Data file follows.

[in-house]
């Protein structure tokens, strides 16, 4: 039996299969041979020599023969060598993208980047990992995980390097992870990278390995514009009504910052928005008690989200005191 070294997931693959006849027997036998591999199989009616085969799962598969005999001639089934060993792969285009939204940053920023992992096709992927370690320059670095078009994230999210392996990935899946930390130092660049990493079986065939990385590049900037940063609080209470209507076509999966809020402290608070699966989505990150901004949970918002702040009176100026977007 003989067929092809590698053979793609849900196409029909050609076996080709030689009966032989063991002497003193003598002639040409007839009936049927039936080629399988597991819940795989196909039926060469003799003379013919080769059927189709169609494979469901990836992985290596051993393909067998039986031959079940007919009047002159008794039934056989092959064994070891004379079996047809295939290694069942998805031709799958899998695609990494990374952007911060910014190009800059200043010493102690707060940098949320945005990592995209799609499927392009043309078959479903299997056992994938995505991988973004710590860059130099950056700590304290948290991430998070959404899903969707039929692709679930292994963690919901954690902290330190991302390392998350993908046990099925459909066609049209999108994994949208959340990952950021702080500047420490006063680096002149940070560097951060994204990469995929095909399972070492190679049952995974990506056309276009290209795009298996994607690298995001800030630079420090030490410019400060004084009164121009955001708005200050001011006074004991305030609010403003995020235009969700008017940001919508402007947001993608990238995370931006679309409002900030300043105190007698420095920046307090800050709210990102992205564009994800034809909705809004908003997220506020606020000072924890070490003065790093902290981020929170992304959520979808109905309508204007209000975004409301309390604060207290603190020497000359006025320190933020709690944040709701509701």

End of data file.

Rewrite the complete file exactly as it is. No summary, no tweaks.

[in-house]
């Protein structure tokens, strides 16, 4: 039996299969041979020599023969060598993208980047990992995980390097992870990278390995514009009504910052928005008690989200005191 070294997931693959006849027997036998591999199989009616085969799962598969005999001639089934060993792969285009939204940053920023992992096709992927370690320059670095078009994230999210392996990935899946930390130092660049990493079986065939990385590049900037940063609080209470209507076509999966809020402290608070699966989505990150901004949970918002702040009176100026977007 003989067929092809590698053979793609849900196409029909050609076996080709030689009966032989063991002497003193003598002639040409007839009936049927039936080629399988597991819940795989196909039926060469003799003379013919080769059927189709169609494979469901990836992985290596051993393909067998039986031959079940007919009047002159008794039934056989092959064994070891004379079996047809295939290694069942998805031709799958899998695609990494990374952007911060910014190009800059200043010493102690707060940098949320945005990592995209799609499927392009043309078959479903299997056992994938995505991988973004710590860059130099950056700590304290948290991430998070959404899903969707039929692709679930292994963690919901954690902290330190991302390392998350993908046990099925459909066609049209999108994994949208959340990952950021702080500047420490006063680096002149940070560097951060994204990469995929095909399972070492190679049952995974990506056309276009290209795009298996994607690298995001800030630079420090030490410019400060004084009164121009955001708005200050001011006074004991305030609010403003995020235009969700008017940001919508402007947001993608990238995370931006679309409002900030300043105190007698420095920046307090800050709210990102992205564009994800034809909705809004908003997220506020606020000072924890070490003065790093902290981020929170992304959520979808109905309508204007209000975004409301309390604060207290603190020497000359006025320190933020709690944040709701509701």